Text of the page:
President Obama was in a reflective mood when he met with a group of journalists at the White House on Wednesday afternoon, a few hours after he delivered a combative speech defending the Iran deal. He is, in private meetings, a congenial stoic, even as he chews Nicorette gum to stay ahead of an old vice. But his frustration—that the bigger message of his foreign policy is being lost in the political furies over Iran—was conspicuous. He made clear that the proposed deal—the most ambitious foreign-policy initiative of his Presidency—is less about Iran than about getting America off its war track; Obama believes that Washington, almost by default, too often unwisely deploys the military as the quickest solution to international crises.
Obama makes many of his pitches in the Roosevelt Room, a modest, windowless chamber with a conference table. When the West Wing was built, in 1902, it was originally the President’s office. A portrait of Franklin Roosevelt is on one wall; a picture of Teddy Roosevelt, as a Rough Rider on horseback, hangs over the fireplace. The most striking piece in the room is the smallest: The 1906 Nobel Prize, the first won by an American and the first by a U.S. President, is encased behind glass. It went to Teddy Roosevelt for mediating an end to the Russo-Japanese war. Only two other Presidents–Woodrow Wilson, for the League of Nations, and Jimmy Carter, after leaving office, for promoting human rights—had won it before Obama was named, just months after his election, more for his spirit than any specific achievement. As he enters the final eighteen months of his Presidency, he seems to want to prove that he deserves it.
Perhaps it’s the professor in him, but Obama can’t seem to understand why some Americans now interpret diplomacy as weakness, especially given the nation’s recent experience in conflict. In the Roosevelt Room, he said, “We underestimate our power when we restrict it to just our military power. We shortchange our influence and our ability to shape events when that’s the only tool we think we have in the toolbox.”
After six and a half years in office, Obama said that the tough calls—to redeploy American troops to Iraq or to mobilize NATO to launch airstrikes against Libya—have convinced him more than ever of the need to make force a last resort. “In terms of decisions I make, I do think that I have a better sense of how military action can result in unintended consequences,” he said. “And I am confirmed in my belief that much of the time we are making judgments based on percentages, and no decision we make in foreign policy—or, for that matter, any policy—is completely without hair, which is how we kind of describe it. … There’s always going to be some complications.”
The President leaned back in a leather chair pulled up to the center of the table. “So maybe at the same time as I’m more confident today, I’m also more humble,” he said. “And that’s part of the reason why, when I see a situation like this one, where we can achieve an objective with a unified world behind us—and we preserve our hedge against it not working out—I think it would be foolish, even tragic, for us to pass up on that opportunity.”
He noted that his predecessors, both Democrats and Republicans, had successfully used diplomacy to prevent nuclear proliferation. “Both President Kennedy and President Reagan were roundly criticized by parts of the foreign-policy establishment that felt they were being weak by engaging our adversaries,” he told us. “So some of it is built into a political lexicon that makes you sound tougher if you don’t talk to somebody, and, rather, very loudly, wield a big stick. I also think that there is a particular mind-set that was on display in the run-up to the Iraq War that continues to this day. Some of the folks who were involved in that decision either don’t remember what they said or are entirely unapologetic about the results.”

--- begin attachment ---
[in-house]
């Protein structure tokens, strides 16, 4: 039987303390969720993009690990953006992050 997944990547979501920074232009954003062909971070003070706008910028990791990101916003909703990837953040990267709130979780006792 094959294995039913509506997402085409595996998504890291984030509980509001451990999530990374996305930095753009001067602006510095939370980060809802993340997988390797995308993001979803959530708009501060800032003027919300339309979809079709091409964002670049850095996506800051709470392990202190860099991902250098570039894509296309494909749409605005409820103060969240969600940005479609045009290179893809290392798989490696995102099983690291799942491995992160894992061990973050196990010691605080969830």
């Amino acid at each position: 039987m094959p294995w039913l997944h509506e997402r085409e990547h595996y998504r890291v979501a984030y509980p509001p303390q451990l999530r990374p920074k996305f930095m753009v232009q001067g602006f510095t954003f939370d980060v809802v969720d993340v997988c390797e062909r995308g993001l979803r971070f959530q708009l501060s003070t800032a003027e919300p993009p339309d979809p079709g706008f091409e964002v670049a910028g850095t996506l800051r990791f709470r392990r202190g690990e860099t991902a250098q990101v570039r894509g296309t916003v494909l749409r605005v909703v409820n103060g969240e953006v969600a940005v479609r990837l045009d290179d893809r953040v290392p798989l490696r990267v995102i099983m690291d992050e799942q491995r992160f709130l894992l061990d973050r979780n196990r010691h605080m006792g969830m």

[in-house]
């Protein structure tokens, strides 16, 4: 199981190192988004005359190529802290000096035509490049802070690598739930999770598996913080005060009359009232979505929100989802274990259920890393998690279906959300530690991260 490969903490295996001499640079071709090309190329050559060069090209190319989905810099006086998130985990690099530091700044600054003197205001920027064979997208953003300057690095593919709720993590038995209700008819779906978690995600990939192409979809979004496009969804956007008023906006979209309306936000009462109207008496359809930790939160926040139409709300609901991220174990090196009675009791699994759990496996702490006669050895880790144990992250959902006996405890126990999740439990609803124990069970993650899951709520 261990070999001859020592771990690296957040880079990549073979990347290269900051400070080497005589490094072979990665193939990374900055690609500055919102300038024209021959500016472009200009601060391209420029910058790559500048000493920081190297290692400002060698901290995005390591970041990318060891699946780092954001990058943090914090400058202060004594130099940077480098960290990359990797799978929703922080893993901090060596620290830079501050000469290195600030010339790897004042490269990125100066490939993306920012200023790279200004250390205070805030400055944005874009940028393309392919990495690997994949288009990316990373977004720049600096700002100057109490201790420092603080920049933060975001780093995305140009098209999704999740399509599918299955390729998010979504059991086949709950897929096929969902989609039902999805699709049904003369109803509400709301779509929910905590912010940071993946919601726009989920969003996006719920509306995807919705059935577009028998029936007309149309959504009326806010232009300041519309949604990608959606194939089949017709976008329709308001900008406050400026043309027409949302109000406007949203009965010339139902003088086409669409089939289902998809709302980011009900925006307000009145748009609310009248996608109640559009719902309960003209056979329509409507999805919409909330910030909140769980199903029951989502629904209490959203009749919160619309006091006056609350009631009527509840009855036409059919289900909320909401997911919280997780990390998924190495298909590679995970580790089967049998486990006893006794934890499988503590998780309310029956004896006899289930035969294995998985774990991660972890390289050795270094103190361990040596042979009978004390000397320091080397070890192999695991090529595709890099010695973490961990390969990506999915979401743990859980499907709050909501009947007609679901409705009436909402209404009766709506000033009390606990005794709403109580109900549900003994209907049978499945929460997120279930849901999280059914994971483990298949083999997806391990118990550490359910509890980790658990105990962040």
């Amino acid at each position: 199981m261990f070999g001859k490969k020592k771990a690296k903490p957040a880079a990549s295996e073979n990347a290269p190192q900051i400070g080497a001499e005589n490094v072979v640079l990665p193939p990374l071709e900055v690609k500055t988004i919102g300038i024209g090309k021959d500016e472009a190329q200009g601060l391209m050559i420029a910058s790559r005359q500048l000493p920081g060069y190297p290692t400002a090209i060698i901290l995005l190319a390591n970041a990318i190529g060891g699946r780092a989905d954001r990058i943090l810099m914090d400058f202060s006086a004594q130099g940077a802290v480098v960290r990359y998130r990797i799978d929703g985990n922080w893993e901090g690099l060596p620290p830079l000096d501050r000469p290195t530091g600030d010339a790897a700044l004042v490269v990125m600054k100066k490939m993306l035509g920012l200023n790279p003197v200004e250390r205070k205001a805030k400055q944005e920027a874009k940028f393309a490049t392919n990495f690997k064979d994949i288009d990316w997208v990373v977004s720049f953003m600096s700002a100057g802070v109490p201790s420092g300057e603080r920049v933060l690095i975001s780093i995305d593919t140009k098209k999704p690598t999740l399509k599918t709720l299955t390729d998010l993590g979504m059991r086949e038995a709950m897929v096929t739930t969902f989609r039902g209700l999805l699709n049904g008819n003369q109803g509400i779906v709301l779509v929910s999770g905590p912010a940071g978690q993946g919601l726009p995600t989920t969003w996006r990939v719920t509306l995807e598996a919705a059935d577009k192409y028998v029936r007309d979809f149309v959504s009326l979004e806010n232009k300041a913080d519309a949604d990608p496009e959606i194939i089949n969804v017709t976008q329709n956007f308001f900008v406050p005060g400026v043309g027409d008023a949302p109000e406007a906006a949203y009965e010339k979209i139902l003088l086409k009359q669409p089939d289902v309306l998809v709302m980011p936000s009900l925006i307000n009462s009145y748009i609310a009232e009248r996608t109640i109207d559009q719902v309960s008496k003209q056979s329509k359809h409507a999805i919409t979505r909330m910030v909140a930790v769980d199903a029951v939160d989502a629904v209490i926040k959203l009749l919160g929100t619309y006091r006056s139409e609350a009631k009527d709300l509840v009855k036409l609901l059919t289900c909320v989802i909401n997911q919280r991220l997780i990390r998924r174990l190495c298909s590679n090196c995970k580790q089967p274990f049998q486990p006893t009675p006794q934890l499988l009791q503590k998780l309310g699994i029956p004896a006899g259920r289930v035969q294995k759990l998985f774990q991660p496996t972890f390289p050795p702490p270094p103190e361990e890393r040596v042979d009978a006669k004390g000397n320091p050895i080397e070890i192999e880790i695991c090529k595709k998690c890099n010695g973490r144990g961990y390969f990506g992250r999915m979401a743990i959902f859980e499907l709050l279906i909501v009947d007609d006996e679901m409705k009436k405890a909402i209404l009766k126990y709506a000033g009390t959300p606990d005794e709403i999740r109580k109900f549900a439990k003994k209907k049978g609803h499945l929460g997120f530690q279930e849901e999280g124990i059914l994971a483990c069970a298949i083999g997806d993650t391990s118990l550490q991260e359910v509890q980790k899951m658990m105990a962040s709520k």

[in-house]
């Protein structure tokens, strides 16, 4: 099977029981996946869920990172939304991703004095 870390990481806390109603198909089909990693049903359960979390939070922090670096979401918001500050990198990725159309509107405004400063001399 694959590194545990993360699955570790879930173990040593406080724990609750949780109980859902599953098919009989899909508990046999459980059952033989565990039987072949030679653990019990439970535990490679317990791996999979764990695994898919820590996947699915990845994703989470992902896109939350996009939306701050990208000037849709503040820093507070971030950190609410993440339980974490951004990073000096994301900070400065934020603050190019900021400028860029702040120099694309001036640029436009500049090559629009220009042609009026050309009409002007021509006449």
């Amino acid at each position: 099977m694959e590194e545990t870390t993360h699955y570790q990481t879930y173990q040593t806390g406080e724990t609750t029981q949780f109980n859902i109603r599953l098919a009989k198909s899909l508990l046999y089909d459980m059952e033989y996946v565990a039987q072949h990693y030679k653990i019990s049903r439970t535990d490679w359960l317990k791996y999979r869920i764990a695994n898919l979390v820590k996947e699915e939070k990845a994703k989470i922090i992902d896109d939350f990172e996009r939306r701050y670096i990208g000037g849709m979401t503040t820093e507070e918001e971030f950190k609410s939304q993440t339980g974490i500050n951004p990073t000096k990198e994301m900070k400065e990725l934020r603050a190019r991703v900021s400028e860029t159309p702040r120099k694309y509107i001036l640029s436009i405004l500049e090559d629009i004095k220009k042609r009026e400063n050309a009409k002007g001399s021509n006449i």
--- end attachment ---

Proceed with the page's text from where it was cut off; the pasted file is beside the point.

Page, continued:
Compared to historic pacts, such as the SALT and START treaties brokered with the Soviet Union, Obama views the Iran deal as one of the best arms agreements in half a century. “In past agreements of this sort—of this magnitude, at least—we typically had to give something up,” he said. “We were having to constrain ourselves in significant ways. In that sense, there was greater risk. In this situation, we do not surrender our capabilities to break the glass and respond if, in fact, Iran proves unable or unwilling to meet its commitments.”
Obama was unapologetic about dealing with the Islamic Republic, which is held responsible—directly or indirectly—for the deaths of thousands of Americans. Three Iranian-Americans are still detained in Iran; a former F.B.I. agent disappeared on an Iranian island in 2007. The Administration is not counting on the possibility that a deal over Iran’s nuclear program will alter Iran’s politics—or produce détente.
“There is nothing in this deal that is dependent on a transformation of the character of the Iranian regime,” Obama said. “This does not represent a strategic rapprochement between the United States and Iran. This is a hardheaded, clear-eyed, calculated decision to take—to seize our best opportunity to lock down the possibility of Iran getting a nuclear weapon.”
Obama said that he took Supreme Leader Ayatollah Ali Khamenei, who has been in power a quarter century, at his word, especially on Israel. “His ideology is steeped with anti-Semitism, and if he could, without catastrophic costs, inflict great harm on Israel, I’m confident that he would,” the President said. Even so, he went on, “It is possible for leaders or regimes to be cruel, bigoted, twisted in their world views and still make rational calculations with respect to their limits and their self-preservation. And what we’ve seen, at least since 1979, is Iran making constant, calculated decisions that allow it to preserve the regime, to expand their influence where they can, to be opportunistic, to create what they view as hedges against potential Israeli attack, in the form of Hezbollah and other proxies in the region.”